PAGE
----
Recent numbers reflect well on the Fort Smith metro economy, but there remains a four-letter word that makes unpleasant a more in-depth conversation: Jobs.
Positive economic headlines have been frequent with sales tax revenue for the city of Fort Smith, building permits in Fort Smith Greenwood and Van Buren, and home sales in Crawford and Sebastian counties.
Fort Smith issued building permits valued at $77.387 million in the January-May period, up 13.87% compared to the $67.959 million during the same period in 2014.
Home sales in the two counties totaled 597 in the January-April period, better than the 556 in the same period of 2014 and well ahead of the 479 in the same period of 2013.
For the first five reporting months of the year, Fort Smith’s portion of the countywide tax revenue is $6.73 million, up 6% compared to the same period in 2014. The revenue for the first five months is also 6.34% above the budget estimate. Revenue received above what was projected totals $401,175. The city’s portion of the countywide 1% sales tax generated $1.297 million in the May 2015 report, up 12.71% compared to May 2014, and up 13.22% over the budget estimate.
Fort Smith Administrator Ray Gosack said in a recent Times Record report that the sales tax revenue trend indicates that the “effects of the recession are over. … We were somewhat slow going into the recession and we were slow coming out of the recession. We’ve got sustained and significant growth in sales tax revenue now.”
Not so fast.
Let’s say a regional economy is a house. Sales tax revenue, building permits, and home sales are the walls. The foundation is jobs. The more diverse the job base – to include a wide range of wages – the better the foundation. One may build impressive walls on a weak foundation, but the walls eventually crack and buckle if foundation troubles remain or worsen.
Jobs are definitely a problem for the Fort Smith metro.
The number of employed in the Fort Smith region totaled 114,596 in May, up 3,217 jobs compared to the 111,379 employed in May 2014. However, the number of employed in the metro area is down 8.6% compared to the revised high of 125,426 in June 2006 – or 10,830 fewer jobs than the peak metro employment. That the Fort Smith metro economy has more than 10,000 fewer jobs than when the Great Recession began posits a tough argument to any belief that effects of a recession are over.
What’s more, the Fort Smith metro is the only one of Arkansas’ four large markets to have fewer jobs than prior to the recession.
The Northwest Arkansas economy hit a low of 205,099 jobs in January 2010, but in May was home to 238,730 jobs – a new record for the dynamic region. Jobs in the central Arkansas market had ups and downs between December 2007 and 2014. The region hit a low of 309,476 jobs in January 2014, but has improved to 330,609 in April. That level also set a record for the metro area. The Jonesboro area had 58,951 jobs in April, up more than 5,000 jobs since December 2007. That’s impressive growth of almost 10%.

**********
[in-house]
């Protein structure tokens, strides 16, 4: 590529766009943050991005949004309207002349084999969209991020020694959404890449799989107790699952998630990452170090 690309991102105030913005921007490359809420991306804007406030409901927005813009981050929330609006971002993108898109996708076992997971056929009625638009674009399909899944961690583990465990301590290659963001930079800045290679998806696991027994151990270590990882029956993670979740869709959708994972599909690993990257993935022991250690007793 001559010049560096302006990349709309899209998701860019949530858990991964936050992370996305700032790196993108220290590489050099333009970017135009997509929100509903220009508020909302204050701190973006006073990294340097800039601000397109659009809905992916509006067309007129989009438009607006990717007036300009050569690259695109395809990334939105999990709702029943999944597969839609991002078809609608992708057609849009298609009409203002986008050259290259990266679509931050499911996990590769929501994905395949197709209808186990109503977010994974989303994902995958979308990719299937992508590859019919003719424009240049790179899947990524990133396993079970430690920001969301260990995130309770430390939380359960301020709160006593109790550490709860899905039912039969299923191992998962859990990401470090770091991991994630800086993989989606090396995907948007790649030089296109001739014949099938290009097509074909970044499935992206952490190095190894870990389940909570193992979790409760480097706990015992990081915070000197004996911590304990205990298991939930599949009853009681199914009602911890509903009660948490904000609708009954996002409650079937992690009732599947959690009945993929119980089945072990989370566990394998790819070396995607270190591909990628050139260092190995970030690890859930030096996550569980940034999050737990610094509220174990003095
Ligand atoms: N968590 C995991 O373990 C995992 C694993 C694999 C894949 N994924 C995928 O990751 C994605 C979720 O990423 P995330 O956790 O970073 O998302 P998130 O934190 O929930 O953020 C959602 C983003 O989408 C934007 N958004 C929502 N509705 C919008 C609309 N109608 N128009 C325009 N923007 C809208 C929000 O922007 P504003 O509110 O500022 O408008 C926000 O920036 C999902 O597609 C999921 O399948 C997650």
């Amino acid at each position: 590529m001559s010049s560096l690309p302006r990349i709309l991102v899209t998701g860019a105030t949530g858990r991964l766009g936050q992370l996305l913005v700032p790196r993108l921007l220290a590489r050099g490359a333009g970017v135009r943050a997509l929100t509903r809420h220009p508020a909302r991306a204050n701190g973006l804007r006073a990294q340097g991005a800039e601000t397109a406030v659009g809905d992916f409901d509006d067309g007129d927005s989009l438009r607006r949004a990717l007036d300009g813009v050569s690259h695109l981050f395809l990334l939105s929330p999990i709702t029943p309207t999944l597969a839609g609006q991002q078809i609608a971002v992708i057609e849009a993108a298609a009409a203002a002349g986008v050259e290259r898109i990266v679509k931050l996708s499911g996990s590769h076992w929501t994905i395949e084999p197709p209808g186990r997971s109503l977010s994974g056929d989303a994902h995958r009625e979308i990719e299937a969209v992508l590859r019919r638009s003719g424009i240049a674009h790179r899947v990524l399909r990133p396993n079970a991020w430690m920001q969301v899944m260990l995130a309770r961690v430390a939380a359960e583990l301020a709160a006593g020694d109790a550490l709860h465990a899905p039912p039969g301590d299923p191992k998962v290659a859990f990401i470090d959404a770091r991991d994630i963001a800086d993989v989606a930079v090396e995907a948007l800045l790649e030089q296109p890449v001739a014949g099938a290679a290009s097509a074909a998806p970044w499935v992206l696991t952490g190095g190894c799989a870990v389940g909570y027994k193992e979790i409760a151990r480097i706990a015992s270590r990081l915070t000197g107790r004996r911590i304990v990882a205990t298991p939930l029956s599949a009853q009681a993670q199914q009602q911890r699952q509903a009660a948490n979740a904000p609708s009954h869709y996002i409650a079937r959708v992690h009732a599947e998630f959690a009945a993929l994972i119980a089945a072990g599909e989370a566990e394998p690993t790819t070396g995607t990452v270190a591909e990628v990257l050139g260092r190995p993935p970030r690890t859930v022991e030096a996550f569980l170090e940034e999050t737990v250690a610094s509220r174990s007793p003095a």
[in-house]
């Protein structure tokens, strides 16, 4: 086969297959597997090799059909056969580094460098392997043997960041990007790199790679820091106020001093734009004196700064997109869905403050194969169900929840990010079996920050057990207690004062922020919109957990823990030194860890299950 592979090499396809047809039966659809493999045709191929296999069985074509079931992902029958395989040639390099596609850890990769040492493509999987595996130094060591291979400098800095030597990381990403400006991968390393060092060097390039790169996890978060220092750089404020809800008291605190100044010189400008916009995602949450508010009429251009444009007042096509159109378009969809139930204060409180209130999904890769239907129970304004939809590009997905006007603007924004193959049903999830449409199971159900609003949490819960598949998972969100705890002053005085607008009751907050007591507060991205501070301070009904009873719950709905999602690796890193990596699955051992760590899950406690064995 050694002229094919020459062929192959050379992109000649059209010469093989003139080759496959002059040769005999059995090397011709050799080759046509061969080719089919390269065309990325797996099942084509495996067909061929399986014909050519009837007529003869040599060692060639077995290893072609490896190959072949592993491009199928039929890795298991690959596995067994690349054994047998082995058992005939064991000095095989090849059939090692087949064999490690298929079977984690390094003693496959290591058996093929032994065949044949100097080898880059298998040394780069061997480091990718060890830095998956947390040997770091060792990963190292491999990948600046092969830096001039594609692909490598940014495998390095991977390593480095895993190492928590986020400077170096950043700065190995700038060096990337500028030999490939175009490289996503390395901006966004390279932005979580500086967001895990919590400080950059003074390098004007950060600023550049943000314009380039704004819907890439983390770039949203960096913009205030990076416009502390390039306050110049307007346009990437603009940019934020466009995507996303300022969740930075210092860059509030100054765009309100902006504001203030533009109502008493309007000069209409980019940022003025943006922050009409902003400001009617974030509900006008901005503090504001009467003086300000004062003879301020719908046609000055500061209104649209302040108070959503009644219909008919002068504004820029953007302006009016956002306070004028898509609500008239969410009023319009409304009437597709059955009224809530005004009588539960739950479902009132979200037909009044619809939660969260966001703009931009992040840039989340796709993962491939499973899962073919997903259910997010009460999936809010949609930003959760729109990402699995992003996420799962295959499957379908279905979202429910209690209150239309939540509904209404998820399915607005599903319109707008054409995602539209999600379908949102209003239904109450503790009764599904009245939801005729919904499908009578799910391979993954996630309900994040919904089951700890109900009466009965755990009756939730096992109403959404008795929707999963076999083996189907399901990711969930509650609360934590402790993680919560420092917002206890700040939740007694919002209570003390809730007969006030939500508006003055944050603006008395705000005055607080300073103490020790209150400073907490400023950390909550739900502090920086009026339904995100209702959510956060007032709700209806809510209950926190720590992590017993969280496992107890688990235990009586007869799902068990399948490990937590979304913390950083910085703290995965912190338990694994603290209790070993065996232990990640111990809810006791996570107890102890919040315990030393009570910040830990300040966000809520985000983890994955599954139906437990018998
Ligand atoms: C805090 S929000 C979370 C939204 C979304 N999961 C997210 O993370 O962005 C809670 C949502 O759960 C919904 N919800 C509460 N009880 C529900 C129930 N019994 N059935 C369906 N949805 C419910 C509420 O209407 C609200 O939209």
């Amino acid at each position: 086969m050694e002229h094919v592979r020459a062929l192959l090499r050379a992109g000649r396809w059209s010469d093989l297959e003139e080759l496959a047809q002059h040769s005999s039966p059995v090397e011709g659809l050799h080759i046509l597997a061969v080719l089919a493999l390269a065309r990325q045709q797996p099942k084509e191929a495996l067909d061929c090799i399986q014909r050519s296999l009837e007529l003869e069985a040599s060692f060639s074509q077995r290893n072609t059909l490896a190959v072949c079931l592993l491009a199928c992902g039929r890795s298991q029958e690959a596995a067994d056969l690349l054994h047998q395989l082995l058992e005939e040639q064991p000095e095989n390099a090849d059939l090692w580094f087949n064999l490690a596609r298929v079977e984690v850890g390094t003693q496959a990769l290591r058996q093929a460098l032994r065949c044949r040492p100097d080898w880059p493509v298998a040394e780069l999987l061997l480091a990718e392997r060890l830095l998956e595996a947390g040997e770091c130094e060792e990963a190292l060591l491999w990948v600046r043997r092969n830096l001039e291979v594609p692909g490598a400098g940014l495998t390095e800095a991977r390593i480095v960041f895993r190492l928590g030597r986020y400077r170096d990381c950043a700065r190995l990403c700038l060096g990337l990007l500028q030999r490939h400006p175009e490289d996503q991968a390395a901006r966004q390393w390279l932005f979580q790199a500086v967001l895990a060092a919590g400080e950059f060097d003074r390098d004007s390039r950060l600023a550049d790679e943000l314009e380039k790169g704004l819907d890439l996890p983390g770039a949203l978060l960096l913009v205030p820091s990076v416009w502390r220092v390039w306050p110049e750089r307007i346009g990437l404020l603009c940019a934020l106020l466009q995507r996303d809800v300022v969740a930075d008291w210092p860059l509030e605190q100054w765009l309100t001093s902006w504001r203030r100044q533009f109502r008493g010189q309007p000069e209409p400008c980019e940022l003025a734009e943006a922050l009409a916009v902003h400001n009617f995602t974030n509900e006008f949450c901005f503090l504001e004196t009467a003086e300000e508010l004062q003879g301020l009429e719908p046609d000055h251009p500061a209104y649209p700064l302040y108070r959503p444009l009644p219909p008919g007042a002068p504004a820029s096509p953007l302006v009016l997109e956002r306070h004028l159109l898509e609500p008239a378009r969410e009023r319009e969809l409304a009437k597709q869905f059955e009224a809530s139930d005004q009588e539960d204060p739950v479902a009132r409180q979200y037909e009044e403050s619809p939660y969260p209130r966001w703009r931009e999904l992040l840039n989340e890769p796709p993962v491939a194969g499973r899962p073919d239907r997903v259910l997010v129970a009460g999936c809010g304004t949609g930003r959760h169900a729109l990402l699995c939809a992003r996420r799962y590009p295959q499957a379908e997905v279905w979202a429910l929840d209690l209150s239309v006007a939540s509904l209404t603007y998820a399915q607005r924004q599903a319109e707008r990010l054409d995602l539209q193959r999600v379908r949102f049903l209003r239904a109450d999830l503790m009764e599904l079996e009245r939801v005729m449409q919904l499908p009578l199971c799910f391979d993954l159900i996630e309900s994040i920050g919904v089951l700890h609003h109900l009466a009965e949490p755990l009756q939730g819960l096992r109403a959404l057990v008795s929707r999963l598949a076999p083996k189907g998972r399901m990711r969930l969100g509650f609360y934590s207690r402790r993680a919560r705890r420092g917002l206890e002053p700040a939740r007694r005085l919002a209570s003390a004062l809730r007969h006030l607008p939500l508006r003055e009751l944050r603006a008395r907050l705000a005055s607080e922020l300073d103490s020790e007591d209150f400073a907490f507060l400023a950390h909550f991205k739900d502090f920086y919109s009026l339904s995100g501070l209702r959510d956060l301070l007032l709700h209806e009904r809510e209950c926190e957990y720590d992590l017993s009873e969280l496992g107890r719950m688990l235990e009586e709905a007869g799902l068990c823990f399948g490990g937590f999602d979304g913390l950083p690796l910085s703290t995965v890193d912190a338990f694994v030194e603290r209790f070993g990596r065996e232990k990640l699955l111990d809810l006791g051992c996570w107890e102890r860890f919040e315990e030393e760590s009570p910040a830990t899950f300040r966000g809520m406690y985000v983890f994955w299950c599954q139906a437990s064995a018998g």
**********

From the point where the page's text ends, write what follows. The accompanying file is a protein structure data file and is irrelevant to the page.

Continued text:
Fort Smith’s metro area has struggled since 2007 to maintain a positive job growth trend. The metro area began to see growth in early 2012, and rose to more than 116,000 in June 2012. But
the job level fell back to 108,256 in January 2014. The most recent trend has the number of jobs up to 114,596 as of May.
It’s possible that the Fort Smith area’s dependence on manufacturing jobs is a big reason it is one of the few metro areas in the country with a jobs level that has not recovered from the recession. We’ll leave that assessment to economic historians.
Kind Reader should know that this essay does not offer a solution, and that there is likely no single solution. Maybe regional leaders work together to do more on entrepreneurial support. Northwest Arkansas and central Arkansas are working together – and with success – on that front. Maybe cities and counties in the region invest in a nationwide/global public relations campaign. It could be that we camp out at the front door of Wal-Mart Inc. in Bentonville until they consider a plan to incorporate Whirlpool’s Fort Smith plant and other vacant former manufacturing sites in the region into the retailer’s push to return manufacturing jobs to the U.S.
Area leaders have in recent years spent time and money on waterparks, comprehensive plans, museums, statues, trails, sewer systems, jails, new fire and police stations, Chaffee Crossing infrastructure and Interstate 49. Most of those things deserved the time and money. But the job numbers show that traditional economic development activities and amenity development are not enough.
As of May, there were more than 10,000 “effects” of the recession; more than 10,000 reasons the region might benefit from a broad and innovative plan to pull our collective heads out of our jobs hole.